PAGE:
Some of the largest FPGAs actually have enough block RAM to implement
all of the ROM, though that wouldn't be cost-effective.

> Unless you need a 200MHz Apple II, I can't
> see why you would want an FPGA version.

It's difficult to get an FPGA implementation of a 6502 to run faster
than 50 MHz.  Even that fast is a challenge.

Article: 37302
Subject: Re: where is designed FPGA for apple II computer...?
From: "Leon Heller" <leon_heller@hotmail.com>
Date: Thu, 6 Dec 2001 19:25:34 -0000
Links: << >>  << T >>  << A >>

"Kiyoung SON" <elcielo0@hitel.net> wrote in message
news:W2BP7.58$H3.252301@news.bora.net...
> designed FPGA for Apple II computer...
> I want it...
>
>

A 6502 core has been implemented in VHDL. That could be used to start the
project off.

Leon
--
Leon Heller, G1HSM leon_heller@hotmail.con
http://www.geocities.com/leon_heller
Low-cost Altera Flex design kit: http://www.leonheller.com





Article: 37303
Subject: Re: Has anyone successfully used opencores PCI?
From: Andy Peters <andy@exponentmedia.deletethis.com>
Date: Thu, 06 Dec 2001 19:26:59 GMT
Links: << >>  << T >>  << A >>
Sul Weh wrote:
> 
> Also, why would one choose to use opencores instead of the Xilinx logicore
> PCI?

Why? It's free, perhaps?

-a

Article: 37304
Subject: Re: where is designed FPGA for apple II computer...?
From: Andy Peters <andy@exponentmedia.deletethis.com>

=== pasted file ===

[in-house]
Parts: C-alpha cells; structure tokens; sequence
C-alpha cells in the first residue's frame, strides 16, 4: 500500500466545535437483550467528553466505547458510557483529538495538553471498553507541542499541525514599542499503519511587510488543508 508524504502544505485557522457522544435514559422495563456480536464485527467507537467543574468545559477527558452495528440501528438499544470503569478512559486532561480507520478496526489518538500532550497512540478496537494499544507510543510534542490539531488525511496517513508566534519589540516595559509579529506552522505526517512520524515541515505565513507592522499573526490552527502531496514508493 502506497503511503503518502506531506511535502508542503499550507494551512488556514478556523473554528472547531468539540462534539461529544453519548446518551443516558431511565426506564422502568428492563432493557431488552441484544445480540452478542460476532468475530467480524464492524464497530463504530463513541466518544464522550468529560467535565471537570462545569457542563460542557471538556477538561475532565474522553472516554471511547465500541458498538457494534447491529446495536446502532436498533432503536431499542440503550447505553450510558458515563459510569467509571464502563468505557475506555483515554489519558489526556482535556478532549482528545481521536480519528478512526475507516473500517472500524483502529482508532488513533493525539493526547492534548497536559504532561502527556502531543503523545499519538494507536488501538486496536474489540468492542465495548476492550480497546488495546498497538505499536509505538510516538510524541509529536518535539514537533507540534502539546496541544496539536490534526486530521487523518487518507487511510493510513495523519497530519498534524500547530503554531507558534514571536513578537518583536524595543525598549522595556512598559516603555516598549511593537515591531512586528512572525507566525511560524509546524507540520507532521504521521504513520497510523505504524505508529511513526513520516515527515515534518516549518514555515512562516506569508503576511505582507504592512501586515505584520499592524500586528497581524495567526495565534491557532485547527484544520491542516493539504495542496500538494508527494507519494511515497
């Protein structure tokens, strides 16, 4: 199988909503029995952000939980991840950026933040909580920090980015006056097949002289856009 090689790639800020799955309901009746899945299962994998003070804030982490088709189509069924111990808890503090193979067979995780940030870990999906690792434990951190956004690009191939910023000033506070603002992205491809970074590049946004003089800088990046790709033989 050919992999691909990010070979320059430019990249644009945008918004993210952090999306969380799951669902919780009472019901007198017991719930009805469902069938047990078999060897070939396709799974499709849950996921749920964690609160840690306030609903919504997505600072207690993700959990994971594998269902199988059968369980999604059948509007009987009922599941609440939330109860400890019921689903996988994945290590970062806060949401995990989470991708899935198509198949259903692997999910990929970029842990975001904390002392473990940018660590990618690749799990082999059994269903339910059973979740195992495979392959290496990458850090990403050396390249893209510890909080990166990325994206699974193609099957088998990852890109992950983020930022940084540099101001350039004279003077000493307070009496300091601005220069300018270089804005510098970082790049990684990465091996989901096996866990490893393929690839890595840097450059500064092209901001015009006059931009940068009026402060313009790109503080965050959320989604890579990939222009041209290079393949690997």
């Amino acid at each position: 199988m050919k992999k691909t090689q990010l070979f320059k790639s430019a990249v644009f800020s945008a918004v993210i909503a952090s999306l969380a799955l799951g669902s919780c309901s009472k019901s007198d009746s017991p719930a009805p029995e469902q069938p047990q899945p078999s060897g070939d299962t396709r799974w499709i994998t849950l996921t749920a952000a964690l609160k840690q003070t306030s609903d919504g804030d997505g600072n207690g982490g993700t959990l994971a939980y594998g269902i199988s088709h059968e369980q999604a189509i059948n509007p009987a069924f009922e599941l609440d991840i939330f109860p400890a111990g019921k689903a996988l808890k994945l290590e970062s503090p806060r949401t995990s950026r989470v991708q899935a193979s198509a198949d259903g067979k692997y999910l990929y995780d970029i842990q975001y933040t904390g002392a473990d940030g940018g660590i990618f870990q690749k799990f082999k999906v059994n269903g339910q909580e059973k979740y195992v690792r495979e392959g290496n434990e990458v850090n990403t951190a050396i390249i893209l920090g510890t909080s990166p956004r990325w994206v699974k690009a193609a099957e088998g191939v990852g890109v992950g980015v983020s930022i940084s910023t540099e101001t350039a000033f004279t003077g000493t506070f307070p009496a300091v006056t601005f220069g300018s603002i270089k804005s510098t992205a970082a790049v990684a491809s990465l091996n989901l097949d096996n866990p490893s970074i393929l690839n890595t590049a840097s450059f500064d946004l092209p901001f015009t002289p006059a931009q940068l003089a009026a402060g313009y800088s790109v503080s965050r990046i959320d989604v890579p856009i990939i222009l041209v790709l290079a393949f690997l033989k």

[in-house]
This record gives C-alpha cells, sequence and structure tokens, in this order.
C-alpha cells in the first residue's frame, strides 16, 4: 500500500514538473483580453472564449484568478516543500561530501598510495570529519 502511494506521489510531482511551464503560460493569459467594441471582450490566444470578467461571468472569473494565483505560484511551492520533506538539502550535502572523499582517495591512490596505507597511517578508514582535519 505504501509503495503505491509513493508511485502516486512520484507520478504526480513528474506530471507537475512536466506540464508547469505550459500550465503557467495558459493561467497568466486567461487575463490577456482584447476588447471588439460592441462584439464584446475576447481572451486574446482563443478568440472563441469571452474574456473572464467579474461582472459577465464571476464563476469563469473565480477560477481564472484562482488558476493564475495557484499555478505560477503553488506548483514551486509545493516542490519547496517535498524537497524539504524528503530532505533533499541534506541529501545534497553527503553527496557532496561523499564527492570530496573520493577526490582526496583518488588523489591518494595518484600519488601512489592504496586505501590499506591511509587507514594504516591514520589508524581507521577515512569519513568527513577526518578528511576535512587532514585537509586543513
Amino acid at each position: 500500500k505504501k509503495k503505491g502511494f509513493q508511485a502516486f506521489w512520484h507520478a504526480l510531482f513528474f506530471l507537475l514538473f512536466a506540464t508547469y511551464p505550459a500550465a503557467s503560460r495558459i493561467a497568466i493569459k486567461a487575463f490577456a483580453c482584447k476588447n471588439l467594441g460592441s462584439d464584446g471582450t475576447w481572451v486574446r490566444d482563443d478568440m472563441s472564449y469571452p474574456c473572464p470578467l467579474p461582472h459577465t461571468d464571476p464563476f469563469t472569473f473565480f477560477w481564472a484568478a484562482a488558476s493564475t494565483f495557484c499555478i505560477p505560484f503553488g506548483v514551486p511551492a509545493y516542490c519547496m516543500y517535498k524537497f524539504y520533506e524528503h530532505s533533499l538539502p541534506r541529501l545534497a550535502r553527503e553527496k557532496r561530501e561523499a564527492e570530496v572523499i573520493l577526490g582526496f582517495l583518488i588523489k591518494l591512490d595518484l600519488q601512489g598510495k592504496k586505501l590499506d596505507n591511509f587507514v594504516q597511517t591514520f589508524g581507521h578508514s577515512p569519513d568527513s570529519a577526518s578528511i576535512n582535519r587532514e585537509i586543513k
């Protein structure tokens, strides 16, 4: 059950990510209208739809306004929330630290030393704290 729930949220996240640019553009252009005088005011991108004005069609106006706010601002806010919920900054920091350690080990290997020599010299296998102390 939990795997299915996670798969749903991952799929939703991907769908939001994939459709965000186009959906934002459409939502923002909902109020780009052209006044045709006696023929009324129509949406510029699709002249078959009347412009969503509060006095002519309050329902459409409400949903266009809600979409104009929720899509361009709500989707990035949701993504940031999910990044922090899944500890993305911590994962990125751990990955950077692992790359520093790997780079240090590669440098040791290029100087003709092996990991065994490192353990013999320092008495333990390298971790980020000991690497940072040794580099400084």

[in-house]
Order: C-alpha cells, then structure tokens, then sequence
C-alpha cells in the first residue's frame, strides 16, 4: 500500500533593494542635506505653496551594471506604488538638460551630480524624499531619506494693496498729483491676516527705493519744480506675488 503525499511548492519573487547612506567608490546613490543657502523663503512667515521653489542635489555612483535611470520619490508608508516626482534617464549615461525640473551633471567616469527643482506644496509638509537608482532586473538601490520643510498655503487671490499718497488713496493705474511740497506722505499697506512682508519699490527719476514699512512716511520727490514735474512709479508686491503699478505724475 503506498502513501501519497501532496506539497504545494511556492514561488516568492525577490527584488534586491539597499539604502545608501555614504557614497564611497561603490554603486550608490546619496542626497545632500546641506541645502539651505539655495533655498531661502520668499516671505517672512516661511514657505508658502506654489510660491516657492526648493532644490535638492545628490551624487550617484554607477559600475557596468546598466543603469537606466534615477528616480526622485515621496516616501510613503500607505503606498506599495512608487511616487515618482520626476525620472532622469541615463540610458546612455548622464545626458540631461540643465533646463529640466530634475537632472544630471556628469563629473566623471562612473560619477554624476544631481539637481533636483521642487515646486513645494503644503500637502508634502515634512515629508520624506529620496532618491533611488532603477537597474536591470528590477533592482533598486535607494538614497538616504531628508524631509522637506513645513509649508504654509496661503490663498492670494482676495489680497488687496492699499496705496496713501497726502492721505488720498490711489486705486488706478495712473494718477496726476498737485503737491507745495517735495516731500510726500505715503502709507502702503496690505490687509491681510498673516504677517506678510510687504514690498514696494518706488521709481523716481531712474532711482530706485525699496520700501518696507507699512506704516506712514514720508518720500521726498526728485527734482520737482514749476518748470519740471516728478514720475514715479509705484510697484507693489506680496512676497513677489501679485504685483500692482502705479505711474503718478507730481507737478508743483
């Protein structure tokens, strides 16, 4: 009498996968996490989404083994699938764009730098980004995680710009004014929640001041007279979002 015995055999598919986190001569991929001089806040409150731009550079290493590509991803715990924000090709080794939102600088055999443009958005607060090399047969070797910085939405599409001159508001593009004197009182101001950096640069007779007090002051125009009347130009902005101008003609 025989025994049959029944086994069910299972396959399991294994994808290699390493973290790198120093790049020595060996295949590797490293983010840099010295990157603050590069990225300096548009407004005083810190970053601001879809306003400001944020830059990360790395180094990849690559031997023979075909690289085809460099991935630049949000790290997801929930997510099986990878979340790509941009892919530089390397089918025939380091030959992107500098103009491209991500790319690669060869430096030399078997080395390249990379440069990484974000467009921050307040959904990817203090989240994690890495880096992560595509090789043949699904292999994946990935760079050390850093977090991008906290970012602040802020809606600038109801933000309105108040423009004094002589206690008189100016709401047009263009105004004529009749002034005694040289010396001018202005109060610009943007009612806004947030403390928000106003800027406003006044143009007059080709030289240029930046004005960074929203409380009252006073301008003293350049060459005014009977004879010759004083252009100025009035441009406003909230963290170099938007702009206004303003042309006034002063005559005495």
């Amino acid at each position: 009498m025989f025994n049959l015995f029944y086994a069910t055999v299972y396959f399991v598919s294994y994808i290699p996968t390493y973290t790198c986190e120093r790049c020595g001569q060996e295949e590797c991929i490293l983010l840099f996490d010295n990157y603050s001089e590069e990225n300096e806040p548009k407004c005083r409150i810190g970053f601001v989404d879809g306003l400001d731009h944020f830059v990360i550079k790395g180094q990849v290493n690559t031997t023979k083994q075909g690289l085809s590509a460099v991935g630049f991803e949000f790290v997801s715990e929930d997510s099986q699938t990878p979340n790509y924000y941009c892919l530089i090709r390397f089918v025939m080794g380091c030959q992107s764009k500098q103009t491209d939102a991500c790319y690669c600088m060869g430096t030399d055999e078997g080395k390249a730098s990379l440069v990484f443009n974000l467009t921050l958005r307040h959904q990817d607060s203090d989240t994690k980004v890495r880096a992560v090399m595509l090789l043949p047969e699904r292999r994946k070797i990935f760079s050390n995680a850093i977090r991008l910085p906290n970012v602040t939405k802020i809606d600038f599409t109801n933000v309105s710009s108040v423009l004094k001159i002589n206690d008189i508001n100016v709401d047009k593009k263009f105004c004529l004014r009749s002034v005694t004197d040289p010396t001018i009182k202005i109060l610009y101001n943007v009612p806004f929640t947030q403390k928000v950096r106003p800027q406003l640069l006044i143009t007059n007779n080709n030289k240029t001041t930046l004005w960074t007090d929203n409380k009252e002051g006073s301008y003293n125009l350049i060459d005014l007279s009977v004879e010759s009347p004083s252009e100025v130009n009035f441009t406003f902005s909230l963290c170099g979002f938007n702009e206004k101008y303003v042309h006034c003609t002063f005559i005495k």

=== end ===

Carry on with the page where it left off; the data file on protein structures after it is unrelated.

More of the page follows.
Date: Thu, 06 Dec 2001 19:29:44 GMT
Links: << >>  << T >>  << A >>
Kiyoung SON wrote:
> 
> designed FPGA for Apple II computer...
> I want it...

Shit, go to any University's cast-off auction and you can find pallets
of 'em for sale or for free.

-a

Article: 37305
Subject: Re: quartus post simulation setup problem
From: Mike Treseler <mike.treseler@flukenetworks.com>
Date: Thu, 06 Dec 2001 11:44:01 -0800
Links: << >>  << T >>  << A >>
Nick wrote:

> I am using 2 clocks. Both are global, and this path actual uses both
> clocks.
> The second clock is derived from the first ( twice period)
> always @(posedge clk) s_clk = ~s_clk;
> 
> > > Are you (Nick) clocking on both edges of the clock?
> >
> > I hope not.
> >
> 
> Yes i do in one circumstance, is this so bad...? What i wanted to do
> is to provide a state like the following
> clk  101
> s_clk

Your choices are:
1. Redo your design and timing analysis
along the lines of Brian's suggestions
to correct the correct the clock skew
you introduce by using two clocks.

2. Redo your design with a single clock
on a global line so you can use a simple
register to register static timing analysis.


            --Mike Treseler

Article: 37306
Subject: Re: where is designed FPGA for APPLE....?
From: James Horn <jimhorn@svn.net>
Date: 6 Dec 2001 11:46:33 -0800
Links: << >>  << T >>  << A >>
Well, if you're willing to use an external CPU and ROM, you can make it 
yourself for free.  Just get the Apple ][ Owner's manual - it has complete 
schematics.  Then enter 'em into your favorite FPGA toolset and have fun.  
Even the monitor source code listing is in that manual.  The disk 
interface and optional printer card / 16k additional RAM / 80 column video 
/ etc. cards are extra, of course.  I've got a schematic for the 16k 
"Language card" (we made a bunch for ourselves at HP back in '81 or so).  
But even using an external RAM, Flash (for ROM), and CPU you'd only have a 
few chips on the board - and small, surface mount ones at that.  Complete